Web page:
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The Store That Never Left The ‘80s

My first personal computer was a TRS-80.

When I came to New York for The Associated Press in 1983, they handed me a computer to take to the federal courts in Brooklyn and Manhattan. I could write my stories on the laptop-size device, which connected to The AP’s main system via dial-up modem. If my machine was running Microsoft software, it wasn’t apparent on the user end, but the computer did also have some simple programming capabilities. The first, and last, program I wrote was one made using their version of BASIC: a calculator, to allow me to do basic figures on the fly while I wrote my stories.

The TRS-80, one of the earliest mass-produced personal computers, was a huge gamble for its maker. Younger readers may be shocked at the identity of this risk-taking innovator: RadioShack.

Back in the ‘80s, I went to RadioShack fairly regularly for small household electronics and supplies. I was never much of a do-it-yourselfer, and I never operated a CB radio (one of RadioShack’s mainstays), but if I needed cables, connectors or batteries, I could usually count on them being there.

Yet I have barely set foot in a RadioShack store during the past 20 years. RadioShack’s Super Bowl ad last year, in which the ‘80s wanted their store back, depicted pretty much the store I remember.

And judging by the fact that RadioShack is preparing to permanently close up shop, I was not the only one who stayed away.

RadioShack’s decline was hardly sudden. After its glory days of providing a haven for electronics hobbyists and an early source for PCs, it moved into the business of selling cellphones, back when they were an accessory for the wealthy or high-powered businessmen rather than a part of everyday life for most Americans. This worked pretty well at first, but eventually the chain moved away from its service and knowledge-based model to one of trying to upsell customers and steering them toward high-margin items they didn’t need. Yet with limited floor space and with mobile providers opening their own retail locations, RadioShack was left unable to compete. The huge number of stores that had once served as an asset became a burden in the form of rent and other overhead costs unsupported by dwindling foot traffic.

RadioShack also, critically, failed to move quickly or effectively to capture a share of the e-commerce market. By 2006, when it introduced a ship-to-store program, Amazon was already a giant force, and competitors like Best Buy had been selling products online for nearly a decade. (Amazon, it has been rumored, may pick up some of the shuttered RadioShack locations.) This is not to mention RadioShack’s series of misguided initiatives that, as described by Bloomberg, drove away niche customers and failed to attract anyone new to take their places.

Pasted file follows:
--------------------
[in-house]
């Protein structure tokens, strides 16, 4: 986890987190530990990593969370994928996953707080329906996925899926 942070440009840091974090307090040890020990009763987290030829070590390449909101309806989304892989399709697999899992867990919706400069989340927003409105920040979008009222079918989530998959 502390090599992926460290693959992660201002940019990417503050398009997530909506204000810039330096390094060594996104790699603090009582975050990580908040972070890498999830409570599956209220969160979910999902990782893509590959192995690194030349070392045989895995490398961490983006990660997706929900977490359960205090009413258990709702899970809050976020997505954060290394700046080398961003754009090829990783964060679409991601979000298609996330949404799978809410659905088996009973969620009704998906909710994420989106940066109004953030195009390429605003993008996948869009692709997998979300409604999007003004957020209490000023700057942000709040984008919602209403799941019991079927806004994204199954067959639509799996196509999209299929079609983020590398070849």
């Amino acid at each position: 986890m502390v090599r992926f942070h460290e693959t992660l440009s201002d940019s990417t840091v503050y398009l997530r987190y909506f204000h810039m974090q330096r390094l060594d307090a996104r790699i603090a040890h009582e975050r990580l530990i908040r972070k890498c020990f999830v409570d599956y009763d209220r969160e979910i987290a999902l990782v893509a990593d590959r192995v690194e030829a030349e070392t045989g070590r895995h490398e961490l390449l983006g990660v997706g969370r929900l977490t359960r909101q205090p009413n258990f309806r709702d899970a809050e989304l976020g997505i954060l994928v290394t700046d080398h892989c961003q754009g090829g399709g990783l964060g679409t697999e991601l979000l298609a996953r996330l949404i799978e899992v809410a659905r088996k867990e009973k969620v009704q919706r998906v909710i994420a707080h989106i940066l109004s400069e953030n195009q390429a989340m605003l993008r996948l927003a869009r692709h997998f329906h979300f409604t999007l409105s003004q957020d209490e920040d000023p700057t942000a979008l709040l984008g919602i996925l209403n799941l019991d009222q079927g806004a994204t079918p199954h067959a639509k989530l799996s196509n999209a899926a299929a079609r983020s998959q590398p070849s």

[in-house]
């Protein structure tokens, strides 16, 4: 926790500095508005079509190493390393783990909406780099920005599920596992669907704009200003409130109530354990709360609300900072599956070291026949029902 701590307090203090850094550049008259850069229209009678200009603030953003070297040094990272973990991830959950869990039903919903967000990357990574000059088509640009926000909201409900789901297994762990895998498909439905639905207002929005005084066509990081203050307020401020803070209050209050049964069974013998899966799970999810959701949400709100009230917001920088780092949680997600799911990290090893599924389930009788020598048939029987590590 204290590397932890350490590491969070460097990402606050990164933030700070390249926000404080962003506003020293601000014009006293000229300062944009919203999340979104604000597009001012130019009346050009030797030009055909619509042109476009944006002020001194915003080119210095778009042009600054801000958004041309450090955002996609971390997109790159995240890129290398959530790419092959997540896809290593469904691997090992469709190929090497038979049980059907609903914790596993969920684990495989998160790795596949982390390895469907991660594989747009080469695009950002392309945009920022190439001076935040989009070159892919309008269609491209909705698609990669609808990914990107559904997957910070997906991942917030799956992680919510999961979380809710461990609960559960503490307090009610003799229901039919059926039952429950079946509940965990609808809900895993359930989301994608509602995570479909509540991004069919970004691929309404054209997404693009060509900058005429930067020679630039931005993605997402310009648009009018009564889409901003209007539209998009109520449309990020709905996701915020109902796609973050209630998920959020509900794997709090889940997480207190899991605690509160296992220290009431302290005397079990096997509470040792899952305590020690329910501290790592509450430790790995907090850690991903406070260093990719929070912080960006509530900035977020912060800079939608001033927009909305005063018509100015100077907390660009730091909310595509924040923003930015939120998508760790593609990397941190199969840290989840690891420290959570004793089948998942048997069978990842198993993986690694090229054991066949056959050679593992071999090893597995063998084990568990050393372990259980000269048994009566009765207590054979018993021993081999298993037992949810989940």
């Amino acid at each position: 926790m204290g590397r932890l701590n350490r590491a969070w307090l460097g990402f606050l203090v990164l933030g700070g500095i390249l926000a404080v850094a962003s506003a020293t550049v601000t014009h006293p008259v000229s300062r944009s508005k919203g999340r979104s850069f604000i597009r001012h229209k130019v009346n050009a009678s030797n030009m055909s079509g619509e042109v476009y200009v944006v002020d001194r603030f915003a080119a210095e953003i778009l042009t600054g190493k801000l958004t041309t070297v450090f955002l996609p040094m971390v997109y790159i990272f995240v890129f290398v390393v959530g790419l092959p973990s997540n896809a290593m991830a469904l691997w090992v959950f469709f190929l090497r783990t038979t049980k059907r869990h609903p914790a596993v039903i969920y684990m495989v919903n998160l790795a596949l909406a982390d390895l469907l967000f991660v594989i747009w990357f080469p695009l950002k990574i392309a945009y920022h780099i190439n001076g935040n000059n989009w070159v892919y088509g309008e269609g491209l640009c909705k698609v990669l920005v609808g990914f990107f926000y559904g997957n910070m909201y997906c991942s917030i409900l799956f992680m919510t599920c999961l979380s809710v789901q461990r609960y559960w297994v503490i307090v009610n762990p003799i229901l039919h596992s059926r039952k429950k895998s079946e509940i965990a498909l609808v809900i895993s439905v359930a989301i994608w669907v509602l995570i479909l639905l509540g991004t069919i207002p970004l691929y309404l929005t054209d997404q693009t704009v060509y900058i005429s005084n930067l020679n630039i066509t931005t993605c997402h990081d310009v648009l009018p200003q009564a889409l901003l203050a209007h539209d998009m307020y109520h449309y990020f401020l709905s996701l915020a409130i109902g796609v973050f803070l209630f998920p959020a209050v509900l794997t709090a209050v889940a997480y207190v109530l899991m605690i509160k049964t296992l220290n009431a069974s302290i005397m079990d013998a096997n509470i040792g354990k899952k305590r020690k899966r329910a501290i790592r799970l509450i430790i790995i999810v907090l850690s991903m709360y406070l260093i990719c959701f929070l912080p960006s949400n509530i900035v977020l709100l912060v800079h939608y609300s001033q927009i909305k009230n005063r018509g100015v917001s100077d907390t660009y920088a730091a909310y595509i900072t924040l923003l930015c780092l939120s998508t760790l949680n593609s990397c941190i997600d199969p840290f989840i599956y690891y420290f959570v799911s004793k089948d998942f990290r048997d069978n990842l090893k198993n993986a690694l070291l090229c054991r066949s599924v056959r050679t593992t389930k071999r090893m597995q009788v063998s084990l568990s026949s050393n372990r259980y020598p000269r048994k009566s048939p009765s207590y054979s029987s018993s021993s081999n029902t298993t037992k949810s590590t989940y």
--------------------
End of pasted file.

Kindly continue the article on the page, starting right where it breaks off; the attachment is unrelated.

The demise of RadioShack, like the slow-motion, ongoing declines of Kmart and Sears stores, tells us a lot about shopping in America today. We still like very big stores, because they can offer one-stop shopping for almost anything we need. You also need a big store to buy a big item, like the TV I plan to get at a post-Super Bowl sale to replace my 13-year-old projection model. You can’t fit an 80-inch television in a RadioShack; it would take up the entire store.

RadioShack’s sales model - ubiquitous but small-footprint stores that sell limited on-site inventories - no longer works. Even Wal-Mart is struggling to maintain its growth and profit margins, and Wal-Mart has all sorts of advantages over RadioShack in terms of scale and distribution. As an example, I can get my car’s oil changed at Wal-Mart; I do a lot of shopping while my car is on the rack. I can’t do that at RadioShack. Even Sears, which is well known for its reliable car service, tends to separate its service centers from its department stores, so I can’t shop while I wait there, either.

In a way, I will miss knowing that RadioShack is out there. But I can’t honestly say I’ll miss RadioShack itself when I have not been inside one in years. There were plenty of warning signs that times were changing and the world was moving to a big-box and online model. Consumers are less and less willing to get in their cars and drive from store to store when everything they need can be delivered to their homes. When they do venture out, there is decreasing reason to go to several small stores when most of what they need is also available in one large, central location. Businesses that refuse to change with the times do so at their grave peril.

I gave up on RadioShack around the time I returned my TRS-80. The company never gave me any reason to look back.

Larry M. Elkin is the founder and president of Palisades Hudson, and is based out of Palisades Hudson’s Fort Lauderdale, Florida headquarters. He wrote several of the chapters in the firm’s book, Looking Ahead: Life, Family, Wealth and Business After 55. His contributions include Chapter 1, “Looking Ahead When Youth Is Behind Us” and Chapter 4, “The Family Business."

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